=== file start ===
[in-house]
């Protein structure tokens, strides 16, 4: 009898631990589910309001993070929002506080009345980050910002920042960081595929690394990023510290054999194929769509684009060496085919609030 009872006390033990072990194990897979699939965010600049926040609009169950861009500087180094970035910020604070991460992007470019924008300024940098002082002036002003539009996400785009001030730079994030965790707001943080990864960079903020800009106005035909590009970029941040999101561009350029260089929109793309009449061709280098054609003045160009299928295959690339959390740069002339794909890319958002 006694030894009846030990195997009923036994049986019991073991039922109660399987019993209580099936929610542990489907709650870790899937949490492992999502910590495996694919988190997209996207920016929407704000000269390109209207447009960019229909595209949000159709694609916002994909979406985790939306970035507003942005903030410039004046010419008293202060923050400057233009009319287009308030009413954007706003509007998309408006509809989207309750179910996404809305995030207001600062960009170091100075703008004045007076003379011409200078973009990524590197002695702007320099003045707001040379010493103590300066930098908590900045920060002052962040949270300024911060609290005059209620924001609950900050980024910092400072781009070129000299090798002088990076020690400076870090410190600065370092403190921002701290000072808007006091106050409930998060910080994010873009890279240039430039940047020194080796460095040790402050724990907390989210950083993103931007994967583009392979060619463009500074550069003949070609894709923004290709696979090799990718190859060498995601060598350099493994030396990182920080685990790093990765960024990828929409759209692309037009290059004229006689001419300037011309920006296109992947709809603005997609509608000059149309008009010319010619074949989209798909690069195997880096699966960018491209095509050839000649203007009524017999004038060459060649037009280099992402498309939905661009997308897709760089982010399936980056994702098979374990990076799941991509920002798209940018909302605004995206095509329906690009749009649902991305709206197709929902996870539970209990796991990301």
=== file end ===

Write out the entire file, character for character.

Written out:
[in-house]
């Protein structure tokens, strides 16, 4: 009898631990589910309001993070929002506080009345980050910002920042960081595929690394990023510290054999194929769509684009060496085919609030 009872006390033990072990194990897979699939965010600049926040609009169950861009500087180094970035910020604070991460992007470019924008300024940098002082002036002003539009996400785009001030730079994030965790707001943080990864960079903020800009106005035909590009970029941040999101561009350029260089929109793309009449061709280098054609003045160009299928295959690339959390740069002339794909890319958002 006694030894009846030990195997009923036994049986019991073991039922109660399987019993209580099936929610542990489907709650870790899937949490492992999502910590495996694919988190997209996207920016929407704000000269390109209207447009960019229909595209949000159709694609916002994909979406985790939306970035507003942005903030410039004046010419008293202060923050400057233009009319287009308030009413954007706003509007998309408006509809989207309750179910996404809305995030207001600062960009170091100075703008004045007076003379011409200078973009990524590197002695702007320099003045707001040379010493103590300066930098908590900045920060002052962040949270300024911060609290005059209620924001609950900050980024910092400072781009070129000299090798002088990076020690400076870090410190600065370092403190921002701290000072808007006091106050409930998060910080994010873009890279240039430039940047020194080796460095040790402050724990907390989210950083993103931007994967583009392979060619463009500074550069003949070609894709923004290709696979090799990718190859060498995601060598350099493994030396990182920080685990790093990765960024990828929409759209692309037009290059004229006689001419300037011309920006296109992947709809603005997609509608000059149309008009010319010619074949989209798909690069195997880096699966960018491209095509050839000649203007009524017999004038060459060649037009280099992402498309939905661009997308897709760089982010399936980056994702098979374990990076799941991509920002798209940018909302605004995206095509329906690009749009649902991305709206197709929902996870539970209990796991990301």